I came to Kate Braverman through her story “Tall Tales from the Mekong Delta,” which appears in the collection Squandering the Blue and was chosen for the Best American Short Stories in 1991. In 1991 I was still in college, which is to say a tiny, evangelical college in a tiny, Protestant evangelical town in rural Kentucky. Same town in which I was raised. At that time I’d never been to Los Angeles, never lived on the West Coast, never written any stories of my own, never met any Jews, even, except the Jews for Jesus who came through and put on a show at the Methodist church.
“Tall Tales” seemed like it had the power to transport me to a world where…women lived on their own in apartments, for example (that modest dream!). Interacted with men their families hadn’t met. Used language in an incantatory, non-Protestant way. Protestants are famous for plain-spoken practicality. They ousted all that nonsense iconography. All those paintings. Images of God? Offensive detractions from his unimaginable reality. (But you should have seen our hand-lettered felt banners on Easter Sunday!)
Braverman, as she will let you know if you meet her, is impossible to pigeonhole. A lot of her contemporaries are minimalists, and she is their joyful opposite. Hyperactive, hot with fever, brilliant. To say I admire her language, her use of language, isn’t quite right. I rarely find myself praising the “use of language” which so often means, lately, the decorated sentence that emerges from many an MFA program—the clever simile, the detail nailed so accurately and self-consciously that it calls attention away from the story and character. I’m old fashioned.
But theorists talk about the seduction of the text, and seduced is how I feel when Braverman’s language is operating on me. I try to maintain my native crabbiness with languagy-writers but instead I feel completely taken in. Perhaps other readers resist a paragraph like this:
I married him in Las Vegas, two days after we shared a mescaline picnic in a Colorado blizzard. We climbed partway up a hill blanketed by new soft snow before the drug overwhelmed us and we collapsed laughing on the cold white ground. Snow fell like arrows shooting down, like meteors, gorged flowers, mandalas with mirror eyes. Our laughter shook the stiff mountainside. Our footprints were like craters in the snow.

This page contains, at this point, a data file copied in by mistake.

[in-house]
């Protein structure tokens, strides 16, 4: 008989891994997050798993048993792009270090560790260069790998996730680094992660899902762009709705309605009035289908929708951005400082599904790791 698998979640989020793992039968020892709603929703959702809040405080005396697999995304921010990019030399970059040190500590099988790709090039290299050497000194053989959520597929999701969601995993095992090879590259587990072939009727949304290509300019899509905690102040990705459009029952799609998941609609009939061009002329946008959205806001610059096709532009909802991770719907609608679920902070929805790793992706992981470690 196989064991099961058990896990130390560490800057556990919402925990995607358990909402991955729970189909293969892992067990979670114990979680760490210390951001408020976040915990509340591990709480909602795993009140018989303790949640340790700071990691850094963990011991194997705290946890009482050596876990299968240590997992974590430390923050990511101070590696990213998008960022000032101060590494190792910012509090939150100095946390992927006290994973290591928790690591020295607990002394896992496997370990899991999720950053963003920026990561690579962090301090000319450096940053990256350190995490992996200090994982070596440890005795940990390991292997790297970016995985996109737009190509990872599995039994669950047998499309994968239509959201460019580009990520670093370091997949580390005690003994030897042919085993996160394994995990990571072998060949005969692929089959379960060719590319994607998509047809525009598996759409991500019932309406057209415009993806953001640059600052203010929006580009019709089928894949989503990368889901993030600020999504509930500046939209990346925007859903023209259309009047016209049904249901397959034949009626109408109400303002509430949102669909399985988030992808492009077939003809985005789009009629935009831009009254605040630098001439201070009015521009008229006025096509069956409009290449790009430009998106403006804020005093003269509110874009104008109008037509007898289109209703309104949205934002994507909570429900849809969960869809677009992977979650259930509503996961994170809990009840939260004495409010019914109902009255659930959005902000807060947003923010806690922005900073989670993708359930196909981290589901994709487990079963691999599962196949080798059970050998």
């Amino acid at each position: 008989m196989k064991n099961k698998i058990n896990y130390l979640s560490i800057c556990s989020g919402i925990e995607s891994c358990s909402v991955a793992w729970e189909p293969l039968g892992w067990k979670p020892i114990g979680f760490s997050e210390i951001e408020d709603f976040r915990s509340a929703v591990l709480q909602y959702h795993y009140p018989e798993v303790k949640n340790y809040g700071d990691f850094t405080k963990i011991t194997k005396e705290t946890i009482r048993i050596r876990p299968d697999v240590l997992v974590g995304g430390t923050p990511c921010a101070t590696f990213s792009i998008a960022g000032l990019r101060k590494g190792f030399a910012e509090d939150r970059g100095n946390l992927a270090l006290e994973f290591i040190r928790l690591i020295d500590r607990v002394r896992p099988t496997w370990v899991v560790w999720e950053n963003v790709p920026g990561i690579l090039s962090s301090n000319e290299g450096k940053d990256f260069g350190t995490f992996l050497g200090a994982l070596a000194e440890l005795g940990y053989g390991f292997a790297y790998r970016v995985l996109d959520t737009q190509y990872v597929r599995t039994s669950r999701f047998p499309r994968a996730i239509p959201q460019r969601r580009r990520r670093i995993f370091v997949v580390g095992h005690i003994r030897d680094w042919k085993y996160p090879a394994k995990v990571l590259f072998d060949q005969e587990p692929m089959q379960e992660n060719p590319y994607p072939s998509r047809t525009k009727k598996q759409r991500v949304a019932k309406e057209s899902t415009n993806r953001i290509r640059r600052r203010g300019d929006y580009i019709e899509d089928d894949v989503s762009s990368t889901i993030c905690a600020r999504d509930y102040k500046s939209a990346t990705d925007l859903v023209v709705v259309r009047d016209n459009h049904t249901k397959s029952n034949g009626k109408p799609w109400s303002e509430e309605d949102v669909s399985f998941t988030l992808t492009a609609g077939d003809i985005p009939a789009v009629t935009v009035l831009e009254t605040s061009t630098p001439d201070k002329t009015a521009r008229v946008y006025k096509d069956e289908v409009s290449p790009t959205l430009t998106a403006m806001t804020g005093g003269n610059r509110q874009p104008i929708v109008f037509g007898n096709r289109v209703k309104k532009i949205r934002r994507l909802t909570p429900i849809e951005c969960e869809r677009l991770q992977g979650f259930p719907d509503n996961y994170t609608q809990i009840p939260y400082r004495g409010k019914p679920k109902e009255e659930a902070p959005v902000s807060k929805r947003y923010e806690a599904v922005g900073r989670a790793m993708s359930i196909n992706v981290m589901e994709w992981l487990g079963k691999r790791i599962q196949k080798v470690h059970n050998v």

But I don’t resist it (and it doesn’t let up, ever). Maybe because I don’t feel, through the words, Braverman trying to be a good writer. I don’t feel any obedience, any subscription, to anything outside her own sensibility. I feel a mescaline high and the attendant sharpened attention and the hopeful new love remembered in light of its miserable outcome.
Braverman writes about drugs a lot, and memory, and family, and loss. She is an emotional writer. At one time, I would have said, aren’t we all? But we all aren’t. And, as noted, I am a cranky reader, and maybe, like a good Protestant, I need a reason for all the intensity of language, all the revelry in its precision. A narrator on drugs definitely provides a… reason for language virtuosity, but the interior lives of Braverman’s characters—their intelligence, their willing vulnerability, their throbbing edges—absolutely demands it.
Jean Rhys. She may be a little like Jean Rhys—beautiful, brave, and dirty. Too smart for this world, too strange for commerce, but love-driven and stuck here all the same.
I did meet Kate Braverman years ago at a party in El Cerrito. She called me the next day and invited me to her house for dinner. And told me I could be beautiful if I lost the last ten pounds. And gave me a signed copy of Lithium for Medea, the only book I had been giving away over and over for 10 years, 20 now, to friends, colleagues and certain heartbreaking students.
This is Angela’s twelfth post as a Guest Blogger.